cover image House of Odysseus

House of Odysseus

Claire North. Redhook, $29 (464p) ISBN 978-0-316-44400-2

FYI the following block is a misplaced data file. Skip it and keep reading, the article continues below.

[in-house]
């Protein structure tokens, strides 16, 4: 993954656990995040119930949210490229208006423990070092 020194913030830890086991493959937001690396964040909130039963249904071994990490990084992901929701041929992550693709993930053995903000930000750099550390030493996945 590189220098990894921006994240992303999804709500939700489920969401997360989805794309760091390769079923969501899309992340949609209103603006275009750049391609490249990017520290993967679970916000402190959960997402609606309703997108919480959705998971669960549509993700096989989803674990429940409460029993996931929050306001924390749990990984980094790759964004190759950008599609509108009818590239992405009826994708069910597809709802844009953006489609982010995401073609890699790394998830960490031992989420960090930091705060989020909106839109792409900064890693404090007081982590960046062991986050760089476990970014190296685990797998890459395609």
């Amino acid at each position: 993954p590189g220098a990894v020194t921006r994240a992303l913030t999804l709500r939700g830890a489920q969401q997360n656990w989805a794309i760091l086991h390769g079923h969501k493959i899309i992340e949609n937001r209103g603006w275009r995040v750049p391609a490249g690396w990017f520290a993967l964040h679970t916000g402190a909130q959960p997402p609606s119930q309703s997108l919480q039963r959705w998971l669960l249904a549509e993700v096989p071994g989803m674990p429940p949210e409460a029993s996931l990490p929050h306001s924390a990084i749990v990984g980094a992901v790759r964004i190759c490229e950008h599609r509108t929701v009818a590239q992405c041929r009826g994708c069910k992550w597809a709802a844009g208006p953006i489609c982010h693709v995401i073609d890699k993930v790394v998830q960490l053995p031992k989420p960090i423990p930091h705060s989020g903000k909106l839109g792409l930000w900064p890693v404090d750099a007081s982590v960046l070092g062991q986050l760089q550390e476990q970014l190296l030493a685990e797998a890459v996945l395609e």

North (Ithaca) veers between the snarky and the dramatic in her clumsy revisionist take on Greek mythology. Goddess Aphrodite narrates the intrigue on Ithaca, the island kingdom once ruled by Odysseus, who is still making his way back home after the Trojan War. His wife, Penelope, who’s been trying to maintain order during his long absence, gets a new challenge after the arrival of Agamemnon’s children, Orestes and Elektra. Orestes, the ruler of Mycenae, who’d avenged his father’s death by killing his mother, is plagued by the Furies for his matricide, and Elektra seeks guidance from Penelope about the best way to prevent her brother’s throne from being usurped. The saga also includes an investigation into a servant’s murder, and a twist involving Helen of Troy. North attempts to make Aphrodite relatable by injecting her narration with modern usage, but too often gets mired in clunky prose (“Now I’m open-minded about basically everything in the realms of consensual bodily exploration, and I can see where Zeus was coming from, but even so, I doubt the execution of the act was half as exciting in reality as he thought it was going to be in his overactive imagination”). This falls short of other classical updates, including Jennifer Saint’s Atalanta. (Aug.)